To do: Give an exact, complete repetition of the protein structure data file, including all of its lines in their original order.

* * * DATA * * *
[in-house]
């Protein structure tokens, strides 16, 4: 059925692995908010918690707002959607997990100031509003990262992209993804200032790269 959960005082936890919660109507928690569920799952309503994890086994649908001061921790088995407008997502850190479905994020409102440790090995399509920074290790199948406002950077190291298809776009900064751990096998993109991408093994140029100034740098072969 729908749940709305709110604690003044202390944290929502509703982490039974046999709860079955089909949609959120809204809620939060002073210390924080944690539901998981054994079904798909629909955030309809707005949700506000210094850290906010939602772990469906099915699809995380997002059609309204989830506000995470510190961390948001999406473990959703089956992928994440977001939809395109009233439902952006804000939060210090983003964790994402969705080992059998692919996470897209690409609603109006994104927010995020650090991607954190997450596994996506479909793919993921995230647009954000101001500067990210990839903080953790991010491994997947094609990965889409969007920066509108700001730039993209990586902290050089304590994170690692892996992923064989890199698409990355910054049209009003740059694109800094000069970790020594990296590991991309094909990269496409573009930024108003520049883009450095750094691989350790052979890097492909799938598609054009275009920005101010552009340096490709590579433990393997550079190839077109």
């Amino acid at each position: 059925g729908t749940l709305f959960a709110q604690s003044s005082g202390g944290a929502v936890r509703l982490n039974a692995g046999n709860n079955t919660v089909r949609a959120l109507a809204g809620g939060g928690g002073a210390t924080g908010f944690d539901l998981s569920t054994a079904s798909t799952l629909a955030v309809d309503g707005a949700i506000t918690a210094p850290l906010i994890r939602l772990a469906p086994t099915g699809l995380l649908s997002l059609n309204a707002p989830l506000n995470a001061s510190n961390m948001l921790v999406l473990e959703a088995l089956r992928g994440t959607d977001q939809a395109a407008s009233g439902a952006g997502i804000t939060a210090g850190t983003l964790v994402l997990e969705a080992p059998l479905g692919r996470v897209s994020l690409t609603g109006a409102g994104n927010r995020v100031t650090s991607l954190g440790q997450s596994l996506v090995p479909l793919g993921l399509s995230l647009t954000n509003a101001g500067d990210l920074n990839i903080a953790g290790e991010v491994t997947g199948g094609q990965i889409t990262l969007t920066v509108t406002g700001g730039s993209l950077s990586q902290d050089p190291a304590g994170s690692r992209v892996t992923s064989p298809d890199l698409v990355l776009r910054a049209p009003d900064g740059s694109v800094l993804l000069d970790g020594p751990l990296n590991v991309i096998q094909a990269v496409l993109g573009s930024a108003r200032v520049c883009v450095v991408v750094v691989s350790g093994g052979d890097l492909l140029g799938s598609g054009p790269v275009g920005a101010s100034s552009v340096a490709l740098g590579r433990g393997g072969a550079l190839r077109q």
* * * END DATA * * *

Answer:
[in-house]
């Protein structure tokens, strides 16, 4: 059925692995908010918690707002959607997990100031509003990262992209993804200032790269 959960005082936890919660109507928690569920799952309503994890086994649908001061921790088995407008997502850190479905994020409102440790090995399509920074290790199948406002950077190291298809776009900064751990096998993109991408093994140029100034740098072969 729908749940709305709110604690003044202390944290929502509703982490039974046999709860079955089909949609959120809204809620939060002073210390924080944690539901998981054994079904798909629909955030309809707005949700506000210094850290906010939602772990469906099915699809995380997002059609309204989830506000995470510190961390948001999406473990959703089956992928994440977001939809395109009233439902952006804000939060210090983003964790994402969705080992059998692919996470897209690409609603109006994104927010995020650090991607954190997450596994996506479909793919993921995230647009954000101001500067990210990839903080953790991010491994997947094609990965889409969007920066509108700001730039993209990586902290050089304590994170690692892996992923064989890199698409990355910054049209009003740059694109800094000069970790020594990296590991991309094909990269496409573009930024108003520049883009450095750094691989350790052979890097492909799938598609054009275009920005101010552009340096490709590579433990393997550079190839077109």
């Amino acid at each position: 059925g729908t749940l709305f959960a709110q604690s003044s005082g202390g944290a929502v936890r509703l982490n039974a692995g046999n709860n079955t919660v089909r949609a959120l109507a809204g809620g939060g928690g002073a210390t924080g908010f944690d539901l998981s569920t054994a079904s798909t799952l629909a955030v309809d309503g707005a949700i506000t918690a210094p850290l906010i994890r939602l772990a469906p086994t099915g699809l995380l649908s997002l059609n309204a707002p989830l506000n995470a001061s510190n961390m948001l921790v999406l473990e959703a088995l089956r992928g994440t959607d977001q939809a395109a407008s009233g439902a952006g997502i804000t939060a210090g850190t983003l964790v994402l997990e969705a080992p059998l479905g692919r996470v897209s994020l690409t609603g109006a409102g994104n927010r995020v100031t650090s991607l954190g440790q997450s596994l996506v090995p479909l793919g993921l399509s995230l647009t954000n509003a101001g500067d990210l920074n990839i903080a953790g290790e991010v491994t997947g199948g094609q990965i889409t990262l969007t920066v509108t406002g700001g730039s993209l950077s990586q902290d050089p190291a304590g994170s690692r992209v892996t992923s064989p298809d890199l698409v990355l776009r910054a049209p009003d900064g740059s694109v800094l993804l000069d970790g020594p751990l990296n590991v991309i096998q094909a990269v496409l993109g573009s930024a108003r200032v520049c883009v450095v991408v750094v691989s350790g093994g052979d890097l492909l140029g799938s598609g054009p790269v275009g920005a101010s100034s552009v340096a490709l740098g590579r433990g393997g072969a550079l190839r077109q």